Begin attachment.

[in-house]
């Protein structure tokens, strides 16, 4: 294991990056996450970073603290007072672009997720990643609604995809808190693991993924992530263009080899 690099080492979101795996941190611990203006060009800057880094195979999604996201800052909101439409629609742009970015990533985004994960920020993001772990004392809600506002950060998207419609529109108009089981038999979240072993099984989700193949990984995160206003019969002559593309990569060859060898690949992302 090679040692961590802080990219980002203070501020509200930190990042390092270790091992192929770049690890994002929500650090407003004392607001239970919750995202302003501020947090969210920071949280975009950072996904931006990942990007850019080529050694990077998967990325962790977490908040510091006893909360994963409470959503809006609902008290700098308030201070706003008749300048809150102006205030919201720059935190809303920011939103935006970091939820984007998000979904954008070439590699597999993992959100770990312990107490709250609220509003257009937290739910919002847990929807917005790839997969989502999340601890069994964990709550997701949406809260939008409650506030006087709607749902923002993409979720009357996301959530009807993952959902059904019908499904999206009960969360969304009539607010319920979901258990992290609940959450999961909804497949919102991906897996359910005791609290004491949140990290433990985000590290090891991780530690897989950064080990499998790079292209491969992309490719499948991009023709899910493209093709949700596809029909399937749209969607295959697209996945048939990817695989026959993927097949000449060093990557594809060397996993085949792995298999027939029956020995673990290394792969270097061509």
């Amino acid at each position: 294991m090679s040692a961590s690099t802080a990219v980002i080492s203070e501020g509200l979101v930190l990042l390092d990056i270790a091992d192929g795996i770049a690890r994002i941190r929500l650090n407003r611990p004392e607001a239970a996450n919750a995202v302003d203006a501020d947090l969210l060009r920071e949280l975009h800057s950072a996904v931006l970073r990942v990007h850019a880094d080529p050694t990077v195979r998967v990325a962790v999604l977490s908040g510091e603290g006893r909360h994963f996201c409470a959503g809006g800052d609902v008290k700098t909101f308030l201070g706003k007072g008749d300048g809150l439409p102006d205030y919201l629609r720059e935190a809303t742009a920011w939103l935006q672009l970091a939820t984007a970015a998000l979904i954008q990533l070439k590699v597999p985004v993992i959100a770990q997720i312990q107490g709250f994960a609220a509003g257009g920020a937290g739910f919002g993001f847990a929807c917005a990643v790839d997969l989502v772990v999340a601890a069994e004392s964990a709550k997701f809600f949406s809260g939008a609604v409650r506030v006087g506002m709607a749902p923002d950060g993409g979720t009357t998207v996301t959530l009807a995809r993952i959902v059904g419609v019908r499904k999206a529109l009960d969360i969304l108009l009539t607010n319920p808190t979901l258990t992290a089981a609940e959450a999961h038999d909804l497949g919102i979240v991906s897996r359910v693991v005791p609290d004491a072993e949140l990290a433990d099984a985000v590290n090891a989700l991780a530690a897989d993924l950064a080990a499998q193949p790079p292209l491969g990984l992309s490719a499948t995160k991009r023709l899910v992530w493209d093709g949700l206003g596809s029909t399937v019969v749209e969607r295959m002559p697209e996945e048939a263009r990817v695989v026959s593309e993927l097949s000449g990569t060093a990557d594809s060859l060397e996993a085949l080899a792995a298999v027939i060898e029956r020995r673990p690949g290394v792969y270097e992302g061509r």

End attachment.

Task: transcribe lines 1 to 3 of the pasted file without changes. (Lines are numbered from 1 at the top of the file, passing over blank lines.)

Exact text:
[in-house]
């Protein structure tokens, strides 16, 4: 294991990056996450970073603290007072672009997720990643609604995809808190693991993924992530263009080899 690099080492979101795996941190611990203006060009800057880094195979999604996201800052909101439409629609742009970015990533985004994960920020993001772990004392809600506002950060998207419609529109108009089981038999979240072993099984989700193949990984995160206003019969002559593309990569060859060898690949992302 090679040692961590802080990219980002203070501020509200930190990042390092270790091992192929770049690890994002929500650090407003004392607001239970919750995202302003501020947090969210920071949280975009950072996904931006990942990007850019080529050694990077998967990325962790977490908040510091006893909360994963409470959503809006609902008290700098308030201070706003008749300048809150102006205030919201720059935190809303920011939103935006970091939820984007998000979904954008070439590699597999993992959100770990312990107490709250609220509003257009937290739910919002847990929807917005790839997969989502999340601890069994964990709550997701949406809260939008409650506030006087709607749902923002993409979720009357996301959530009807993952959902059904019908499904999206009960969360969304009539607010319920979901258990992290609940959450999961909804497949919102991906897996359910005791609290004491949140990290433990985000590290090891991780530690897989950064080990499998790079292209491969992309490719499948991009023709899910493209093709949700596809029909399937749209969607295959697209996945048939990817695989026959993927097949000449060093990557594809060397996993085949792995298999027939029956020995673990290394792969270097061509």
């Amino acid at each position: 294991m090679s040692a961590s690099t802080a990219v980002i080492s203070e501020g509200l979101v930190l990042l390092d990056i270790a091992d192929g795996i770049a690890r994002i941190r929500l650090n407003r611990p004392e607001a239970a996450n919750a995202v302003d203006a501020d947090l969210l060009r920071e949280l975009h800057s950072a996904v931006l970073r990942v990007h850019a880094d080529p050694t990077v195979r998967v990325a962790v999604l977490s908040g510091e603290g006893r909360h994963f996201c409470a959503g809006g800052d609902v008290k700098t909101f308030l201070g706003k007072g008749d300048g809150l439409p102006d205030y919201l629609r720059e935190a809303t742009a920011w939103l935006q672009l970091a939820t984007a970015a998000l979904i954008q990533l070439k590699v597999p985004v993992i959100a770990q997720i312990q107490g709250f994960a609220a509003g257009g920020a937290g739910f919002g993001f847990a929807c917005a990643v790839d997969l989502v772990v999340a601890a069994e004392s964990a709550k997701f809600f949406s809260g939008a609604v409650r506030v006087g506002m709607a749902p923002d950060g993409g979720t009357t998207v996301t959530l009807a995809r993952i959902v059904g419609v019908r499904k999206a529109l009960d969360i969304l108009l009539t607010n319920p808190t979901l258990t992290a089981a609940e959450a999961h038999d909804l497949g919102i979240v991906s897996r359910v693991v005791p609290d004491a072993e949140l990290a433990d099984a985000v590290n090891a989700l991780a530690a897989d993924l950064a080990a499998q193949p790079p292209l491969g990984l992309s490719a499948t995160k991009r023709l899910v992530w493209d093709g949700l206003g596809s029909t399937v019969v749209e969607r295959m002559p697209e996945e048939a263009r990817v695989v026959s593309e993927l097949s000449g990569t060093a990557d594809s060859l060397e996993a085949l080899a792995a298999v027939i060898e029956r020995r673990p690949g290394v792969y270097e992302g061509r």